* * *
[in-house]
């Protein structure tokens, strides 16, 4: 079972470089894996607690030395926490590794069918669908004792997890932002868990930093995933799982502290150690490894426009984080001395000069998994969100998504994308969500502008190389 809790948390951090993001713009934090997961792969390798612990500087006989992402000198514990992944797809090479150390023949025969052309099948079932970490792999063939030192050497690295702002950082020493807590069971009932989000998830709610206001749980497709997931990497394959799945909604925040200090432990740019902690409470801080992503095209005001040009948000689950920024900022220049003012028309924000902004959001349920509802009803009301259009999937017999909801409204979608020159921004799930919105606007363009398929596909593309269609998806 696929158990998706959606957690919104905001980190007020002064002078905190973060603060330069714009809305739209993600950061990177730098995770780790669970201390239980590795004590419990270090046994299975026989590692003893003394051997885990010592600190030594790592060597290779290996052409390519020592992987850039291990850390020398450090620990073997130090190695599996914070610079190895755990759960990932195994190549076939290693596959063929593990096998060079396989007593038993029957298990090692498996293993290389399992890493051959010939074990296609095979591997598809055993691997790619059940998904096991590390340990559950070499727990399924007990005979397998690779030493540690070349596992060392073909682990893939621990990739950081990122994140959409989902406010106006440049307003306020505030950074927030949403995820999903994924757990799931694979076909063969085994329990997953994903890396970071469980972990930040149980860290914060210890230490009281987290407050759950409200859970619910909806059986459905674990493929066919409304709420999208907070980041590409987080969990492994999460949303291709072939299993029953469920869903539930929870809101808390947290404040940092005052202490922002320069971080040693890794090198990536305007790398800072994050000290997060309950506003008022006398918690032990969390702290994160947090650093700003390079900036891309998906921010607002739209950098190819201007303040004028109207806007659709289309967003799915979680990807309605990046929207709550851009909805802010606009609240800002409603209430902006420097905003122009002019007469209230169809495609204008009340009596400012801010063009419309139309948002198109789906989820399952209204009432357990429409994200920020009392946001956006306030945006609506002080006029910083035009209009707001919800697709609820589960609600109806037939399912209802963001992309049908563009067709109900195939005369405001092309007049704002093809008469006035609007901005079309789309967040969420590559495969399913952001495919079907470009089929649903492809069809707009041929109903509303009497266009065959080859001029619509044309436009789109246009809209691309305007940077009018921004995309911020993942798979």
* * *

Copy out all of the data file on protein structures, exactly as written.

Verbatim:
[in-house]
């Protein structure tokens, strides 16, 4: 079972470089894996607690030395926490590794069918669908004792997890932002868990930093995933799982502290150690490894426009984080001395000069998994969100998504994308969500502008190389 809790948390951090993001713009934090997961792969390798612990500087006989992402000198514990992944797809090479150390023949025969052309099948079932970490792999063939030192050497690295702002950082020493807590069971009932989000998830709610206001749980497709997931990497394959799945909604925040200090432990740019902690409470801080992503095209005001040009948000689950920024900022220049003012028309924000902004959001349920509802009803009301259009999937017999909801409204979608020159921004799930919105606007363009398929596909593309269609998806 696929158990998706959606957690919104905001980190007020002064002078905190973060603060330069714009809305739209993600950061990177730098995770780790669970201390239980590795004590419990270090046994299975026989590692003893003394051997885990010592600190030594790592060597290779290996052409390519020592992987850039291990850390020398450090620990073997130090190695599996914070610079190895755990759960990932195994190549076939290693596959063929593990096998060079396989007593038993029957298990090692498996293993290389399992890493051959010939074990296609095979591997598809055993691997790619059940998904096991590390340990559950070499727990399924007990005979397998690779030493540690070349596992060392073909682990893939621990990739950081990122994140959409989902406010106006440049307003306020505030950074927030949403995820999903994924757990799931694979076909063969085994329990997953994903890396970071469980972990930040149980860290914060210890230490009281987290407050759950409200859970619910909806059986459905674990493929066919409304709420999208907070980041590409987080969990492994999460949303291709072939299993029953469920869903539930929870809101808390947290404040940092005052202490922002320069971080040693890794090198990536305007790398800072994050000290997060309950506003008022006398918690032990969390702290994160947090650093700003390079900036891309998906921010607002739209950098190819201007303040004028109207806007659709289309967003799915979680990807309605990046929207709550851009909805802010606009609240800002409603209430902006420097905003122009002019007469209230169809495609204008009340009596400012801010063009419309139309948002198109789906989820399952209204009432357990429409994200920020009392946001956006306030945006609506002080006029910083035009209009707001919800697709609820589960609600109806037939399912209802963001992309049908563009067709109900195939005369405001092309007049704002093809008469006035609007901005079309789309967040969420590559495969399913952001495919079907470009089929649903492809069809707009041929109903509303009497266009065959080859001029619509044309436009789109246009809209691309305007940077009018921004995309911020993942798979």